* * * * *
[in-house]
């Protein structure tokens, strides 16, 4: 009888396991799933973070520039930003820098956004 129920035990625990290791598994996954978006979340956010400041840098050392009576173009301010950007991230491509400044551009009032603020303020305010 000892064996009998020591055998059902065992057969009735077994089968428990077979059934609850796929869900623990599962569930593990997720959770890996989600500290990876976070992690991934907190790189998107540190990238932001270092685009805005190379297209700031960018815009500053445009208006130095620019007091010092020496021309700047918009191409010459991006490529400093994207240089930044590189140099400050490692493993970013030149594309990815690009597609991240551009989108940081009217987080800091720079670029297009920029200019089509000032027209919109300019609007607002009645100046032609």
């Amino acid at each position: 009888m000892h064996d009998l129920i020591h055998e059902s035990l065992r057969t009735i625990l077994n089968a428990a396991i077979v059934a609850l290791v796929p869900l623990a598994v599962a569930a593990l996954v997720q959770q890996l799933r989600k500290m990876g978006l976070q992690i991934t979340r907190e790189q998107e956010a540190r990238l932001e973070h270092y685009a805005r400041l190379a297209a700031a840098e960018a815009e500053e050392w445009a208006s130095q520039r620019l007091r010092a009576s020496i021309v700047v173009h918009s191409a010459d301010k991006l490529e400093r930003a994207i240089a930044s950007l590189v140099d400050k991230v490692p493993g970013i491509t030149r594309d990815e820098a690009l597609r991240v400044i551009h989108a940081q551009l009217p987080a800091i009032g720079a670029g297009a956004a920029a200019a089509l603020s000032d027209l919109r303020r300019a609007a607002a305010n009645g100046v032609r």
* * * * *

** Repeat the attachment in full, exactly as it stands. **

[in-house]
């Protein structure tokens, strides 16, 4: 009888396991799933973070520039930003820098956004 129920035990625990290791598994996954978006979340956010400041840098050392009576173009301010950007991230491509400044551009009032603020303020305010 000892064996009998020591055998059902065992057969009735077994089968428990077979059934609850796929869900623990599962569930593990997720959770890996989600500290990876976070992690991934907190790189998107540190990238932001270092685009805005190379297209700031960018815009500053445009208006130095620019007091010092020496021309700047918009191409010459991006490529400093994207240089930044590189140099400050490692493993970013030149594309990815690009597609991240551009989108940081009217987080800091720079670029297009920029200019089509000032027209919109300019609007607002009645100046032609």
């Amino acid at each position: 009888m000892h064996d009998l129920i020591h055998e059902s035990l065992r057969t009735i625990l077994n089968a428990a396991i077979v059934a609850l290791v796929p869900l623990a598994v599962a569930a593990l996954v997720q959770q890996l799933r989600k500290m990876g978006l976070q992690i991934t979340r907190e790189q998107e956010a540190r990238l932001e973070h270092y685009a805005r400041l190379a297209a700031a840098e960018a815009e500053e050392w445009a208006s130095q520039r620019l007091r010092a009576s020496i021309v700047v173009h918009s191409a010459d301010k991006l490529e400093r930003a994207i240089a930044s950007l590189v140099d400050k991230v490692p493993g970013i491509t030149r594309d990815e820098a690009l597609r991240v400044i551009h989108a940081q551009l009217p987080a800091i009032g720079a670029g297009a956004a920029a200019a089509l603020s000032d027209l919109r303020r300019a609007a607002a305010n009645g100046v032609r």